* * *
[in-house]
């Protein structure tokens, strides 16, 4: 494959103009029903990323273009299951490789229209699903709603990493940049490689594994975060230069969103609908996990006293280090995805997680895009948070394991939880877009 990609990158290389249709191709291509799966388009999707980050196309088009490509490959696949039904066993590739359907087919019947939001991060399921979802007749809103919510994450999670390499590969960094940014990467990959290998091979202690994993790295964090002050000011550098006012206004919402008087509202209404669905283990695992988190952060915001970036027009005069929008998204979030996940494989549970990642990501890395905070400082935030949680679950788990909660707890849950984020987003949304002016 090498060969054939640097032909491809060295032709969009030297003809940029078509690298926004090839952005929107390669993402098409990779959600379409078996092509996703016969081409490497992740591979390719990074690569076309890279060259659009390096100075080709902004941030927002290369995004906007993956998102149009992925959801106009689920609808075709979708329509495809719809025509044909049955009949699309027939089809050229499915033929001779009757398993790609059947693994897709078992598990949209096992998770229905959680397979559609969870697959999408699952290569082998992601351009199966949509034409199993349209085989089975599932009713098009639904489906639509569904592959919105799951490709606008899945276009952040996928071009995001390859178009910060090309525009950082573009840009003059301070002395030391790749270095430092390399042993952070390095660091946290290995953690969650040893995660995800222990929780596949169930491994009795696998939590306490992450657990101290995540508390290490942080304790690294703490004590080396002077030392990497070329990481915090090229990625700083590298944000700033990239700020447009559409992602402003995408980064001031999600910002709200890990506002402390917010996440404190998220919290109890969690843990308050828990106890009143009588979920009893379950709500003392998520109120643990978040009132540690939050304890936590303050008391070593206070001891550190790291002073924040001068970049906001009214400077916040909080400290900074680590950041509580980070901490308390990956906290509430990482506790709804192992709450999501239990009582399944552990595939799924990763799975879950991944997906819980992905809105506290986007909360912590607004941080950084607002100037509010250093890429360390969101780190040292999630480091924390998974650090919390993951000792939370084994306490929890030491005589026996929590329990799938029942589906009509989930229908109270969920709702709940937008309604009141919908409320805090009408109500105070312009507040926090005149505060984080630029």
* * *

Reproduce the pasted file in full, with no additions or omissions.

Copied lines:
[in-house]
């Protein structure tokens, strides 16, 4: 494959103009029903990323273009299951490789229209699903709603990493940049490689594994975060230069969103609908996990006293280090995805997680895009948070394991939880877009 990609990158290389249709191709291509799966388009999707980050196309088009490509490959696949039904066993590739359907087919019947939001991060399921979802007749809103919510994450999670390499590969960094940014990467990959290998091979202690994993790295964090002050000011550098006012206004919402008087509202209404669905283990695992988190952060915001970036027009005069929008998204979030996940494989549970990642990501890395905070400082935030949680679950788990909660707890849950984020987003949304002016 090498060969054939640097032909491809060295032709969009030297003809940029078509690298926004090839952005929107390669993402098409990779959600379409078996092509996703016969081409490497992740591979390719990074690569076309890279060259659009390096100075080709902004941030927002290369995004906007993956998102149009992925959801106009689920609808075709979708329509495809719809025509044909049955009949699309027939089809050229499915033929001779009757398993790609059947693994897709078992598990949209096992998770229905959680397979559609969870697959999408699952290569082998992601351009199966949509034409199993349209085989089975599932009713098009639904489906639509569904592959919105799951490709606008899945276009952040996928071009995001390859178009910060090309525009950082573009840009003059301070002395030391790749270095430092390399042993952070390095660091946290290995953690969650040893995660995800222990929780596949169930491994009795696998939590306490992450657990101290995540508390290490942080304790690294703490004590080396002077030392990497070329990481915090090229990625700083590298944000700033990239700020447009559409992602402003995408980064001031999600910002709200890990506002402390917010996440404190998220919290109890969690843990308050828990106890009143009588979920009893379950709500003392998520109120643990978040009132540690939050304890936590303050008391070593206070001891550190790291002073924040001068970049906001009214400077916040909080400290900074680590950041509580980070901490308390990956906290509430990482506790709804192992709450999501239990009582399944552990595939799924990763799975879950991944997906819980992905809105506290986007909360912590607004941080950084607002100037509010250093890429360390969101780190040292999630480091924390998974650090919390993951000792939370084994306490929890030491005589026996929590329990799938029942589906009509989930229908109270969920709702709940937008309604009141919908409320805090009408109500105070312009507040926090005149505060984080630029």